This debut novel about two close childhood pals trying to maintain a friendship as their adult paths gradually diverge has an amiable familiarity.
Lauren and Sarah have been BFFs since sixth grade, when Lauren, an 11-year-old from a middle-class New Jersey family, snagged a scholarship to a fancy private school in Manhattan and was immediately befriended by popular Sarah, her ambassador to the world of the wealthy. Sarah is rich. Lauren is pretty. Sarah volunteers for worthy projects and works part time in a charity thrift store, goes to the gym, lunches with friends, has Sunday night dinner with her conservative political adviser father and her mother, a retired singer of moderate renown, in their large, eclectically elegant home. Lauren lives in a tiny yet stylish Brooklyn apartment and ekes out a modest living in book publishing, slowly climbing the editorial ladder and, for a while anyway, bedding the temp. Sarah lives in a Manhattan two-bedroom with a foyer, a separate kitchen and ample closet space (ah, fiction) and is busily planning her wedding to her doctor fiance—trying on dresses, sampling slices of cake. Lauren, her maid of honor, is uninterested in committing to a romantic relationship and not above a casual tryst with, say, a waiter at a resort hotel during Sarah’s pre-wedding girlfriend getaway. These women still understand each other in a way no one else may, but they’ve drifted apart since the days of middle school sleepovers, high school and college parties, and a stint as post-college roomies. “Things change, in life—of course they do,” Alam writes, of Sarah’s perspective. “People grow up, become interested in new things, new people. Our way of being in the world is probably a lot less fixed than most people think. But Lauren is a part of her world, and she’s a part of Lauren’s.” Lauren, though, wonders if her friendship with Sarah has survived solely by “force of habit.” Although Alam seems to have no deep new insight to share and his story is thin on plot, his characters are real and rounded enough to escape being entirely cliché, and he displays a robust understanding of and affection for the nuances of female friendships as they evolve over time.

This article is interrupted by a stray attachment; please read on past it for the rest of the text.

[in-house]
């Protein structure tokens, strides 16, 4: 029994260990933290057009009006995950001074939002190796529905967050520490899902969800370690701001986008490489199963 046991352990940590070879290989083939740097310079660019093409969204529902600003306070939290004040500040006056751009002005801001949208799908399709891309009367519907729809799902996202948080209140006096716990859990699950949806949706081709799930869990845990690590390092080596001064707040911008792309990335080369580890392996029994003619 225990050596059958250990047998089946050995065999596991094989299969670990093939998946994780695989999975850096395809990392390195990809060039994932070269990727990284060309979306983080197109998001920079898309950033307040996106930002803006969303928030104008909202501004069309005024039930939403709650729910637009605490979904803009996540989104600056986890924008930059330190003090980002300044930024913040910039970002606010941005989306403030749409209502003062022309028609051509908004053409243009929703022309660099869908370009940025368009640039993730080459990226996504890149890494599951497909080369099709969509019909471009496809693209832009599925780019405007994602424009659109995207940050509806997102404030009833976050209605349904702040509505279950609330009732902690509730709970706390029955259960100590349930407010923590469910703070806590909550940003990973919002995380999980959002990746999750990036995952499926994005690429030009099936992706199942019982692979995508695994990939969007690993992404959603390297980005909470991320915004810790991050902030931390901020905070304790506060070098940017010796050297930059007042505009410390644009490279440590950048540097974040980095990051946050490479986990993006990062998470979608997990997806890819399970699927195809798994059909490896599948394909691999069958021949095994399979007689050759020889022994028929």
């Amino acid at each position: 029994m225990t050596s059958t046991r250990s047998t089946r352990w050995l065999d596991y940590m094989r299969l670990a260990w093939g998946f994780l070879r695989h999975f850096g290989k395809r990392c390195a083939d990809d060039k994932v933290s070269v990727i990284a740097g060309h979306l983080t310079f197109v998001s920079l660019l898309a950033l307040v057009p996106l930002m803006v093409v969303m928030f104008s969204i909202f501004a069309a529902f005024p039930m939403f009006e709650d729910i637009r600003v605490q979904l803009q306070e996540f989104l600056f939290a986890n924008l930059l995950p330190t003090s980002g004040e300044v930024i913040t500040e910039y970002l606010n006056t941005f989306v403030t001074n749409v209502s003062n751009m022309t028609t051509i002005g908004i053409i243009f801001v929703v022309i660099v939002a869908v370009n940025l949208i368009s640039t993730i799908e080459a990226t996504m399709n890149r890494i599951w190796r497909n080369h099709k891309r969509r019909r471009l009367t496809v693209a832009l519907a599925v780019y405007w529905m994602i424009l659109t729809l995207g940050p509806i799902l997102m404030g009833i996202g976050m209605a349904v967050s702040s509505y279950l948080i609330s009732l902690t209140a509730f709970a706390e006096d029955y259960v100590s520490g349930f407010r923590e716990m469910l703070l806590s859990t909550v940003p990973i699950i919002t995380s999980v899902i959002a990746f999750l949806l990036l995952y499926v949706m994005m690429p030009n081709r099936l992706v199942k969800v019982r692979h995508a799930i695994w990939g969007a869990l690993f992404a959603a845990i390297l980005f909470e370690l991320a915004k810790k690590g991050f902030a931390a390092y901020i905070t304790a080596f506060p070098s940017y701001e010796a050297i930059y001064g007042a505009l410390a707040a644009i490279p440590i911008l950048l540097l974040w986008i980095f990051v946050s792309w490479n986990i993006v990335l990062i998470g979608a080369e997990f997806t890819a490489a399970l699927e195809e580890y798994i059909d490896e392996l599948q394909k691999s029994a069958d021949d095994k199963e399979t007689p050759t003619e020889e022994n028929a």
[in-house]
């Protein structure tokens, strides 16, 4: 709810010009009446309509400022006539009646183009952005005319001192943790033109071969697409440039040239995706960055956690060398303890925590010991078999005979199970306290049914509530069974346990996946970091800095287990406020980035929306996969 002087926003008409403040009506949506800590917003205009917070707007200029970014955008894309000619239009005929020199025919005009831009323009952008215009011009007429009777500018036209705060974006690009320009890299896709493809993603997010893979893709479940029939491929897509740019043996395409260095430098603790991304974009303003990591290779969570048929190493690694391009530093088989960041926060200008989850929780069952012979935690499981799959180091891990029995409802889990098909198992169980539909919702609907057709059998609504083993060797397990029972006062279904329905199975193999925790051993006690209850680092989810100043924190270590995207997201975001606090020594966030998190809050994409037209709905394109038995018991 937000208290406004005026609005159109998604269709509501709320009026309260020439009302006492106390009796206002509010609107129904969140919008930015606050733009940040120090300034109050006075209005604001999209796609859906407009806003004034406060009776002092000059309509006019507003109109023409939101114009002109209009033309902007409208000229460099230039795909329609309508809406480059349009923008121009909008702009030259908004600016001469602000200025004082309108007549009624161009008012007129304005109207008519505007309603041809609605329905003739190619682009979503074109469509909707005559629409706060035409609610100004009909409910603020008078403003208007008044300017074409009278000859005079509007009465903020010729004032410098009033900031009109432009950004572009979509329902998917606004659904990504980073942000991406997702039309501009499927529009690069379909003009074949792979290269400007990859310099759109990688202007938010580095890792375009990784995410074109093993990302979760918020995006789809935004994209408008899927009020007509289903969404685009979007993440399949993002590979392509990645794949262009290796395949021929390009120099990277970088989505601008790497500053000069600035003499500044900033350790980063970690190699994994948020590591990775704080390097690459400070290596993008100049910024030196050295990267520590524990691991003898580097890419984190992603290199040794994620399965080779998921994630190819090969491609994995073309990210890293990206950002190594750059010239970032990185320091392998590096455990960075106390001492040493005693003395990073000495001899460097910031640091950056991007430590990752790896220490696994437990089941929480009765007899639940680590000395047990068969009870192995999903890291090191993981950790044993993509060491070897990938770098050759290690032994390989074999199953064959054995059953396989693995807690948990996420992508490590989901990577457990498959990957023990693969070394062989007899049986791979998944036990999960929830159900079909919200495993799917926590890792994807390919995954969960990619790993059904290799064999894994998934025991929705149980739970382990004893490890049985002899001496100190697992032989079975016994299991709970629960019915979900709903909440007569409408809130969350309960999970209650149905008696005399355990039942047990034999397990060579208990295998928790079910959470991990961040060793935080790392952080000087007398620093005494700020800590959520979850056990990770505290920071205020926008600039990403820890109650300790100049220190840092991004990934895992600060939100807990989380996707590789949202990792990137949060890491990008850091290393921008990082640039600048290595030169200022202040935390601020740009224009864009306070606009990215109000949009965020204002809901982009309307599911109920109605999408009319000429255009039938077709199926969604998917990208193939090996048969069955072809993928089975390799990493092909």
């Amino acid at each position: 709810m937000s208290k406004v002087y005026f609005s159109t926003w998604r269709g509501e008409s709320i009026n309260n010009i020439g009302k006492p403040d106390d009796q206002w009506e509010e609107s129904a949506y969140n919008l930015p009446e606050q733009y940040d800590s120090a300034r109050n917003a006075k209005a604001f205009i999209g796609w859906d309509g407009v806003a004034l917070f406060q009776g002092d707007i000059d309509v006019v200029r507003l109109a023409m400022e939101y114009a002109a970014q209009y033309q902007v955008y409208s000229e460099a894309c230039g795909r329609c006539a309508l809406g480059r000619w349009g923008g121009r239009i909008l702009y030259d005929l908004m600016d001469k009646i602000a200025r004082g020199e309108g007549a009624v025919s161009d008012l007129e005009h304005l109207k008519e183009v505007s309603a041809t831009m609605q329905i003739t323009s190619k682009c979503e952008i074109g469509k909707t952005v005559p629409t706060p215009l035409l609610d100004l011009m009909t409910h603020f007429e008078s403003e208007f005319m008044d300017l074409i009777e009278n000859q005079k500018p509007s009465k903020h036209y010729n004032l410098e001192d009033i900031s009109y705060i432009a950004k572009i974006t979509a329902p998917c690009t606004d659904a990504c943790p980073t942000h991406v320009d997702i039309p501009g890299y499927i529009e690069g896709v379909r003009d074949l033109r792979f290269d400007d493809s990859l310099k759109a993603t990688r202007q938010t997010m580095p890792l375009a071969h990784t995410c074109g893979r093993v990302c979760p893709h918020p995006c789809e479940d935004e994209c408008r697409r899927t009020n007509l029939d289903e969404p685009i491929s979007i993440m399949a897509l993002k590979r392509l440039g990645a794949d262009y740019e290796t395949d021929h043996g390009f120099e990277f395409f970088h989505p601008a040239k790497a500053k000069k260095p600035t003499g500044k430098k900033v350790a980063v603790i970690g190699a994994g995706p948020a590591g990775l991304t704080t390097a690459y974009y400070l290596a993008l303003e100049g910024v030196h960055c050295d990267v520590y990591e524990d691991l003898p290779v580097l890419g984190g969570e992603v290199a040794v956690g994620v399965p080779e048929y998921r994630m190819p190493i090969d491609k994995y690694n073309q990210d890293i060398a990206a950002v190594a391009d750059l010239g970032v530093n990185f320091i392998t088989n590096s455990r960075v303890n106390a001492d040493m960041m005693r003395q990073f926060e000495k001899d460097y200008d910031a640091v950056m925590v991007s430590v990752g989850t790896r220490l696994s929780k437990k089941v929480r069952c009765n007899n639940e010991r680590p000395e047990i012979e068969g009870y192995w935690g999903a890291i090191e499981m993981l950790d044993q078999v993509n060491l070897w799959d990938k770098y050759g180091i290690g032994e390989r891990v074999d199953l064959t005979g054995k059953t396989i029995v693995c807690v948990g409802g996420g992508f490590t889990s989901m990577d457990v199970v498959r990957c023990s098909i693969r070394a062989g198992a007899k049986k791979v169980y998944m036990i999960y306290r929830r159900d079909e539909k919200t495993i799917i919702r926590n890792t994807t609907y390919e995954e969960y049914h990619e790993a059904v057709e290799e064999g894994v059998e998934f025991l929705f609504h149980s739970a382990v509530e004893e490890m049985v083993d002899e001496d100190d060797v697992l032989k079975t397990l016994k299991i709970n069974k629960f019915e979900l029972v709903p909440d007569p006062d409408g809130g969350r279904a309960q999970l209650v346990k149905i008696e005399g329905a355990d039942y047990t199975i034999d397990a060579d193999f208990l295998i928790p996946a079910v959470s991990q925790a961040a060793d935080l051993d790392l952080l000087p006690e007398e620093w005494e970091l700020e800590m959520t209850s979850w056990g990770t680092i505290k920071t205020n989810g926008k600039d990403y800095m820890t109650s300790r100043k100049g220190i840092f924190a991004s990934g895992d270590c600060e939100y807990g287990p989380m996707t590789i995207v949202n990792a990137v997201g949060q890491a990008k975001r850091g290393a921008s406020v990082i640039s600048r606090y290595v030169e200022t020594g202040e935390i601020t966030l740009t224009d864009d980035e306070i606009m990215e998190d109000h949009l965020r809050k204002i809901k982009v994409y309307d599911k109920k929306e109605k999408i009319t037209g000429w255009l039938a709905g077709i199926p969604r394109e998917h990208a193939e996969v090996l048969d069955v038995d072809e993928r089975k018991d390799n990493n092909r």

Alam captures something truthful and essential about the push-pull of friendship—the desire for closeness as well as the space to define ourselves—and admirably resists the urge to look down on his characters.